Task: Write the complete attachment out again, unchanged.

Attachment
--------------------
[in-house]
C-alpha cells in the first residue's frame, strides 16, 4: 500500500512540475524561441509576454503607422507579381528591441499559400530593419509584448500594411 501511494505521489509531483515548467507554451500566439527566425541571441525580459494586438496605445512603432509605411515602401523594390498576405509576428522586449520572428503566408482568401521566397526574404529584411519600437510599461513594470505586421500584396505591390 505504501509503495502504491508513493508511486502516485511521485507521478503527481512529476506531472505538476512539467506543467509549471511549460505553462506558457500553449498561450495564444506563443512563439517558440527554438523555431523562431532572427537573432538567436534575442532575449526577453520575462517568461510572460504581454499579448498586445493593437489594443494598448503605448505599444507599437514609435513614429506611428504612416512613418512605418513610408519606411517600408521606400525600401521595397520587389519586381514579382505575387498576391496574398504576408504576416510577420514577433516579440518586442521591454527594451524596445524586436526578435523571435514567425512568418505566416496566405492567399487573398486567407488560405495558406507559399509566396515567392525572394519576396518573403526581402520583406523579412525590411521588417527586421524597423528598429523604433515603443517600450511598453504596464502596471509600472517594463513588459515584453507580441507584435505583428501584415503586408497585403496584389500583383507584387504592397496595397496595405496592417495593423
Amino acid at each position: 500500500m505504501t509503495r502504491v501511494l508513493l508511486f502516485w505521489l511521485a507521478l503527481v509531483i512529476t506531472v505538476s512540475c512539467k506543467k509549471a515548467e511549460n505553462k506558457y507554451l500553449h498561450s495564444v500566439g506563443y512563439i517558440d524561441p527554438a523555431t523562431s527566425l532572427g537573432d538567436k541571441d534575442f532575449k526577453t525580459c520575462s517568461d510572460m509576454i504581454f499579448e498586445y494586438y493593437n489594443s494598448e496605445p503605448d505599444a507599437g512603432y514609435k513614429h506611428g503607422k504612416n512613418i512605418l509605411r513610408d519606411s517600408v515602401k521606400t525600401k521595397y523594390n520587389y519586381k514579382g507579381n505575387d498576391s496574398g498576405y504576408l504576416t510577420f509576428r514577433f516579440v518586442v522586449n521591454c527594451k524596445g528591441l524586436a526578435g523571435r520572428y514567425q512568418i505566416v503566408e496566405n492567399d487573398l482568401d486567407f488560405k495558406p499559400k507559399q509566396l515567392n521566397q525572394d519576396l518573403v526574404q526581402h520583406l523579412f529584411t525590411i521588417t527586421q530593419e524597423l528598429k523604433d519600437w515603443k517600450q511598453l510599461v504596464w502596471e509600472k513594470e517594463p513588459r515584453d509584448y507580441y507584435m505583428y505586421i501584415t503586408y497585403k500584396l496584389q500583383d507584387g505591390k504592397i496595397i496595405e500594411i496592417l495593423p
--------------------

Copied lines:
[in-house]
C-alpha cells in the first residue's frame, strides 16, 4: 500500500512540475524561441509576454503607422507579381528591441499559400530593419509584448500594411 501511494505521489509531483515548467507554451500566439527566425541571441525580459494586438496605445512603432509605411515602401523594390498576405509576428522586449520572428503566408482568401521566397526574404529584411519600437510599461513594470505586421500584396505591390 505504501509503495502504491508513493508511486502516485511521485507521478503527481512529476506531472505538476512539467506543467509549471511549460505553462506558457500553449498561450495564444506563443512563439517558440527554438523555431523562431532572427537573432538567436534575442532575449526577453520575462517568461510572460504581454499579448498586445493593437489594443494598448503605448505599444507599437514609435513614429506611428504612416512613418512605418513610408519606411517600408521606400525600401521595397520587389519586381514579382505575387498576391496574398504576408504576416510577420514577433516579440518586442521591454527594451524596445524586436526578435523571435514567425512568418505566416496566405492567399487573398486567407488560405495558406507559399509566396515567392525572394519576396518573403526581402520583406523579412525590411521588417527586421524597423528598429523604433515603443517600450511598453504596464502596471509600472517594463513588459515584453507580441507584435505583428501584415503586408497585403496584389500583383507584387504592397496595397496595405496592417495593423
Amino acid at each position: 500500500m505504501t509503495r502504491v501511494l508513493l508511486f502516485w505521489l511521485a507521478l503527481v509531483i512529476t506531472v505538476s512540475c512539467k506543467k509549471a515548467e511549460n505553462k506558457y507554451l500553449h498561450s495564444v500566439g506563443y512563439i517558440d524561441p527554438a523555431t523562431s527566425l532572427g537573432d538567436k541571441d534575442f532575449k526577453t525580459c520575462s517568461d510572460m509576454i504581454f499579448e498586445y494586438y493593437n489594443s494598448e496605445p503605448d505599444a507599437g512603432y514609435k513614429h506611428g503607422k504612416n512613418i512605418l509605411r513610408d519606411s517600408v515602401k521606400t525600401k521595397y523594390n520587389y519586381k514579382g507579381n505575387d498576391s496574398g498576405y504576408l504576416t510577420f509576428r514577433f516579440v518586442v522586449n521591454c527594451k524596445g528591441l524586436a526578435g523571435r520572428y514567425q512568418i505566416v503566408e496566405n492567399d487573398l482568401d486567407f488560405k495558406p499559400k507559399q509566396l515567392n521566397q525572394d519576396l518573403v526574404q526581402h520583406l523579412f529584411t525590411i521588417t527586421q530593419e524597423l528598429k523604433d519600437w515603443k517600450q511598453l510599461v504596464w502596471e509600472k513594470e517594463p513588459r515584453d509584448y507580441y507584435m505583428y505586421i501584415t503586408y497585403k500584396l496584389q500583383d507584387g505591390k504592397i496595397i496595405e500594411i496592417l495593423p